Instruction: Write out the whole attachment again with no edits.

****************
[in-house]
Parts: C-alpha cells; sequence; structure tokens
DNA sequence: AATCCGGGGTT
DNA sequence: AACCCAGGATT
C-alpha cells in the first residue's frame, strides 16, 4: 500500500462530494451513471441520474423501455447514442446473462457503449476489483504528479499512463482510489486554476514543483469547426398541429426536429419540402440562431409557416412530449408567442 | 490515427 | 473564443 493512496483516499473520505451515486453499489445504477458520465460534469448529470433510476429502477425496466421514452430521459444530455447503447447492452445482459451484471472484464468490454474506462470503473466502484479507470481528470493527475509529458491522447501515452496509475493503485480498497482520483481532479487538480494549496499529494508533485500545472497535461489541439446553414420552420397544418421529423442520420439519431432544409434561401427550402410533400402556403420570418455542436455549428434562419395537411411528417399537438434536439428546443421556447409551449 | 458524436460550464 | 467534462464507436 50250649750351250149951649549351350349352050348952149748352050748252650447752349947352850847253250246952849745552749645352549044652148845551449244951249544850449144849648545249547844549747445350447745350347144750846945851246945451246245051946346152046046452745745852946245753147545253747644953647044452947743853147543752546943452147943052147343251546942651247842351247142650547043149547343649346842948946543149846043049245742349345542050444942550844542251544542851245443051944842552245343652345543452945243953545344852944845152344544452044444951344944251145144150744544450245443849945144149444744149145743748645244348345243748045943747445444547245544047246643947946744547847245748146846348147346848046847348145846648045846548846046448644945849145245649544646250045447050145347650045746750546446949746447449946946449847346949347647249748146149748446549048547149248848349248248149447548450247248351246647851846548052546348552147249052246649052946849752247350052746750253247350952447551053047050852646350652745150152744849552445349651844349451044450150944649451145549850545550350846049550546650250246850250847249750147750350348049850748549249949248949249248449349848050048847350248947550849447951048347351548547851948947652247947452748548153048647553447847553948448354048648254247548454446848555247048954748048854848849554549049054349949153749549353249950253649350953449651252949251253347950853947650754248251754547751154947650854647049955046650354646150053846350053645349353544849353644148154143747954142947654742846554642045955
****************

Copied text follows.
[in-house]
Parts: C-alpha cells; sequence; structure tokens
DNA sequence: AATCCGGGGTT
DNA sequence: AACCCAGGATT
C-alpha cells in the first residue's frame, strides 16, 4: 500500500462530494451513471441520474423501455447514442446473462457503449476489483504528479499512463482510489486554476514543483469547426398541429426536429419540402440562431409557416412530449408567442 | 490515427 | 473564443 493512496483516499473520505451515486453499489445504477458520465460534469448529470433510476429502477425496466421514452430521459444530455447503447447492452445482459451484471472484464468490454474506462470503473466502484479507470481528470493527475509529458491522447501515452496509475493503485480498497482520483481532479487538480494549496499529494508533485500545472497535461489541439446553414420552420397544418421529423442520420439519431432544409434561401427550402410533400402556403420570418455542436455549428434562419395537411411528417399537438434536439428546443421556447409551449 | 458524436460550464 | 467534462464507436 50250649750351250149951649549351350349352050348952149748352050748252650447752349947352850847253250246952849745552749645352549044652148845551449244951249544850449144849648545249547844549747445350447745350347144750846945851246945451246245051946346152046046452745745852946245753147545253747644953647044452947743853147543752546943452147943052147343251546942651247842351247142650547043149547343649346842948946543149846043049245742349345542050444942550844542251544542851245443051944842552245343652345543452945243953545344852944845152344544452044444951344944251145144150744544450245443849945144149444744149145743748645244348345243748045943747445444547245544047246643947946744547847245748146846348147346848046847348145846648045846548846046448644945849145245649544646250045447050145347650045746750546446949746447449946946449847346949347647249748146149748446549048547149248848349248248149447548450247248351246647851846548052546348552147249052246649052946849752247350052746750253247350952447551053047050852646350652745150152744849552445349651844349451044450150944649451145549850545550350846049550546650250246850250847249750147750350348049850748549249949248949249248449349848050048847350248947550849447951048347351548547851948947652247947452748548153048647553447847553948448354048648254247548454446848555247048954748048854848849554549049054349949153749549353249950253649350953449651252949251253347950853947650754248251754547751154947650854647049955046650354646150053846350053645349353544849353644148154143747954142947654742846554642045955